The Benefits of Working Out Before an Infrared Sauna Session

The Benefits of Working Out Before an Infrared Sauna Session

Working out has never been more important than today. With increased pollution, compromised immune systems and an unhealthy lifestyle, medical experts consider moderate physical activity something that could help increase the quality of life for virtually everyone. Physical inactivity is a problem of global proportions, some even go so far as to call it a pandemic. It causes a variety of health problems, like Type 2 Diabetes, cancers, high blood pressure, and cardiovascular diseases.

Based on a worldwide study by the World Health Organization, physical inactivity is the leading cause of non-communicable diseases, mental health problems and decreased quality of life. This research included 1.9 million participants from 2001 to 2016 and evaluated how much activity people have at home, work, during leisure time and when commuting. The survey was conducted in 168 countries and showed worrisome results. For example, the proportion of inactive people in the US increased from 32% in 2001 to 37% in 2016. The goal is to achieve a 10% reduction of inactivity by 2025, but based on the numbers in this study, progress is slow.

Health is more than just numbers and statistics — it's an individual responsibility that can set a positive example for future generations and improve public health. Prevention is considered better than treatment and cheaper than medical bills. Only 150 minutes of moderate exercise every week can give you enough prevention to improve your health, both physically and mentally. Let’s see why:

1. It Can Boost Your Mood

Something as simple as a 30-minute cardio session five times a week can boost your mood and make you feel energized. When you’re physically active, your body produces hormones and neurotransmitters that positively affect your mood. Among them, the most famous ones are the so-called feel-good hormones or endorphins. Exercise can be a valuable tool to treat depression [1] since it can improve a person's mood immediately by decreasing tension and anger [2].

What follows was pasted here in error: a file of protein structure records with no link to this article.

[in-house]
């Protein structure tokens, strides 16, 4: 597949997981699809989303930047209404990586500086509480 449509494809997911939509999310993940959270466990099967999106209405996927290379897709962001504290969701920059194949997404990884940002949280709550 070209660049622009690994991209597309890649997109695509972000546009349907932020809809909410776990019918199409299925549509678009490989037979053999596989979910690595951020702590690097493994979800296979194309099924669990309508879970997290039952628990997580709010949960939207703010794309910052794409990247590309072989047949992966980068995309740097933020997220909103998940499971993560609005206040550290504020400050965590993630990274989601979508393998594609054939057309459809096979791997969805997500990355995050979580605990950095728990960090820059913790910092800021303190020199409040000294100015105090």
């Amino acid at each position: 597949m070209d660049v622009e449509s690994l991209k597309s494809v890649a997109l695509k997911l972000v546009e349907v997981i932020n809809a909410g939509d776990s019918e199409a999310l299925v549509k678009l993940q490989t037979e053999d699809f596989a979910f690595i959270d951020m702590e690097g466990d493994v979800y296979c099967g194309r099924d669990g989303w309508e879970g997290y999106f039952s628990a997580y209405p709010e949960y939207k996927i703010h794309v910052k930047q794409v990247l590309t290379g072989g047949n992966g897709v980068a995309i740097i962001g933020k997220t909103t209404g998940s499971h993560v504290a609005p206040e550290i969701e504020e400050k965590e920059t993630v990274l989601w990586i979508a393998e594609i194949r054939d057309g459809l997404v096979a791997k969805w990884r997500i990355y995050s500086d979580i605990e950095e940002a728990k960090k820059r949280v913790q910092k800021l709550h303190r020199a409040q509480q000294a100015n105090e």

2. It Can Help You Lose Weight

woman standing on a scale measuring her weight

Inactivity is one of the main reasons for putting on extra weight and even being obese. During a workout, the metabolism of your body increases and you start burning calories [3]. Being on a diet alone may shred the pounds, but it can also be damaging for your body and lead to malnourishment and eating disorders. If you want to become fit and lose weight in a healthy way, it's best to combine physical activity with the proper diet prescribed by a professional dietician. That way, you can still get desired results without impairing your health and causing more problems.

3. Exercise Can Reduce The Risk Of Chronic Disease

Being physically inactive is the leading cause of chronic disease and that’s a fact [4]. If you regularly work out, you can improve cardiovascular health, insulin sensitivity, lower blood pressure, and decrease fat levels. In turn, you can enhance your chances of avoiding stroke, heart attack, Type 2 Diabetes, liver failure and other life-threatening diseases. Daily exercise can decrease belly fat, the most dangerous one in the body that may lead to these serious conditions.

4. Good For Bones And Muscles

Muscles and bones require regular maintenance, just like any other part of your body. The best way to get results is by adding weight lifting to your workout plan. Muscle mass and function deteriorate with age, which is why injuries are more common in older people. With regular workouts, you can build mass and prevent its loss so you remain strong as you age. When it comes to bones, exercise can increase their density and prevent the onset of some diseases, like osteoporosis. For all these reasons, physical activities like running and gymnastics are heavily promoted from a young age in school as a method of preserving musculoskeletal health during aging [5].